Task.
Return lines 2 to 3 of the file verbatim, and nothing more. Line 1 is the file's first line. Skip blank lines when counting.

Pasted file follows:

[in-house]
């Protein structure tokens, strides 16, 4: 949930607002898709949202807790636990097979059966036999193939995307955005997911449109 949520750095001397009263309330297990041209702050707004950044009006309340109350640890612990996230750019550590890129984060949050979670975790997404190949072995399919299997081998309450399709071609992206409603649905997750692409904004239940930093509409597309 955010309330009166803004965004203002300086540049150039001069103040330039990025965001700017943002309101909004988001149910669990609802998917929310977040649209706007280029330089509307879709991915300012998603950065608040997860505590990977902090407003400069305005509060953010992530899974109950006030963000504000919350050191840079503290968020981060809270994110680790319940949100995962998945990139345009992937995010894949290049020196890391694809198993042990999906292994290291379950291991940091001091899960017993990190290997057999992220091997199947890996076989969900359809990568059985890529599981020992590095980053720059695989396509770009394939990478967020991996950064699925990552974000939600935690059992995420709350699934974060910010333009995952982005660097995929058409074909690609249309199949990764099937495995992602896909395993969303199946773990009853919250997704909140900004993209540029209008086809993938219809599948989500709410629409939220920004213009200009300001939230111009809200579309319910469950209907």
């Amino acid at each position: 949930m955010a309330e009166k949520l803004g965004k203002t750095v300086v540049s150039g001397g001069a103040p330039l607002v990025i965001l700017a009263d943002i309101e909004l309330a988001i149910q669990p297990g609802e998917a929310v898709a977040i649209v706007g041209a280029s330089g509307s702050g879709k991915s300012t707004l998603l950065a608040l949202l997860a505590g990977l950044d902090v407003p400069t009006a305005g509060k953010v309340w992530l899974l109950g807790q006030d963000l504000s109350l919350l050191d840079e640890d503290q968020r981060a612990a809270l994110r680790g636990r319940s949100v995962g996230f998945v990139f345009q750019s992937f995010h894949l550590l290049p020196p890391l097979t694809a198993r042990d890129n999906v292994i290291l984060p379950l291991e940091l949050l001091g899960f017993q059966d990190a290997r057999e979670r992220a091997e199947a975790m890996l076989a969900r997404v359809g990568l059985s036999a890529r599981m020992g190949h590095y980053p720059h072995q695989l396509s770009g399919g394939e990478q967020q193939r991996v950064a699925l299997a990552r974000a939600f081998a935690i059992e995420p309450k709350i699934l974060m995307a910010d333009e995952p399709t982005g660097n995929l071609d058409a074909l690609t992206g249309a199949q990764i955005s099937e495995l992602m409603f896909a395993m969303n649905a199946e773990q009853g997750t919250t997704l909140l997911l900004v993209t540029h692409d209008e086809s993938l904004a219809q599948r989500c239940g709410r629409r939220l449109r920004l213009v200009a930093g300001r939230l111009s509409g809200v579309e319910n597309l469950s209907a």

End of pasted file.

């Protein structure tokens, strides 16, 4: 949930607002898709949202807790636990097979059966036999193939995307955005997911449109 949520750095001397009263309330297990041209702050707004950044009006309340109350640890612990996230750019550590890129984060949050979670975790997404190949072995399919299997081998309450399709071609992206409603649905997750692409904004239940930093509409597309 955010309330009166803004965004203002300086540049150039001069103040330039990025965001700017943002309101909004988001149910669990609802998917929310977040649209706007280029330089509307879709991915300012998603950065608040997860505590990977902090407003400069305005509060953010992530899974109950006030963000504000919350050191840079503290968020981060809270994110680790319940949100995962998945990139345009992937995010894949290049020196890391694809198993042990999906292994290291379950291991940091001091899960017993990190290997057999992220091997199947890996076989969900359809990568059985890529599981020992590095980053720059695989396509770009394939990478967020991996950064699925990552974000939600935690059992995420709350699934974060910010333009995952982005660097995929058409074909690609249309199949990764099937495995992602896909395993969303199946773990009853919250997704909140900004993209540029209008086809993938219809599948989500709410629409939220920004213009200009300001939230111009809200579309319910469950209907």
């Amino acid at each position: 949930m955010a309330e009166k949520l803004g965004k203002t750095v300086v540049s150039g001397g001069a103040p330039l607002v990025i965001l700017a009263d943002i309101e909004l309330a988001i149910q669990p297990g609802e998917a929310v898709a977040i649209v706007g041209a280029s330089g509307s702050g879709k991915s300012t707004l998603l950065a608040l949202l997860a505590g990977l950044d902090v407003p400069t009006a305005g509060k953010v309340w992530l899974l109950g807790q006030d963000l504000s109350l919350l050191d840079e640890d503290q968020r981060a612990a809270l994110r680790g636990r319940s949100v995962g996230f998945v990139f345009q750019s992937f995010h894949l550590l290049p020196p890391l097979t694809a198993r042990d890129n999906v292994i290291l984060p379950l291991e940091l949050l001091g899960f017993q059966d990190a290997r057999e979670r992220a091997e199947a975790m890996l076989a969900r997404v359809g990568l059985s036999a890529r599981m020992g190949h590095y980053p720059h072995q695989l396509s770009g399919g394939e990478q967020q193939r991996v950064a699925l299997a990552r974000a939600f081998a935690i059992e995420p309450k709350i699934l974060m995307a910010d333009e995952p399709t982005g660097n995929l071609d058409a074909l690609t992206g249309a199949q990764i955005s099937e495995l992602m409603f896909a395993m969303n649905a199946e773990q009853g997750t919250t997704l909140l997911l900004v993209t540029h692409d209008e086809s993938l904004a219809q599948r989500c239940g709410r629409r939220l449109r920004l213009v200009a930093g300001r939230l111009s509409g809200v579309e319910n597309l469950s209907a």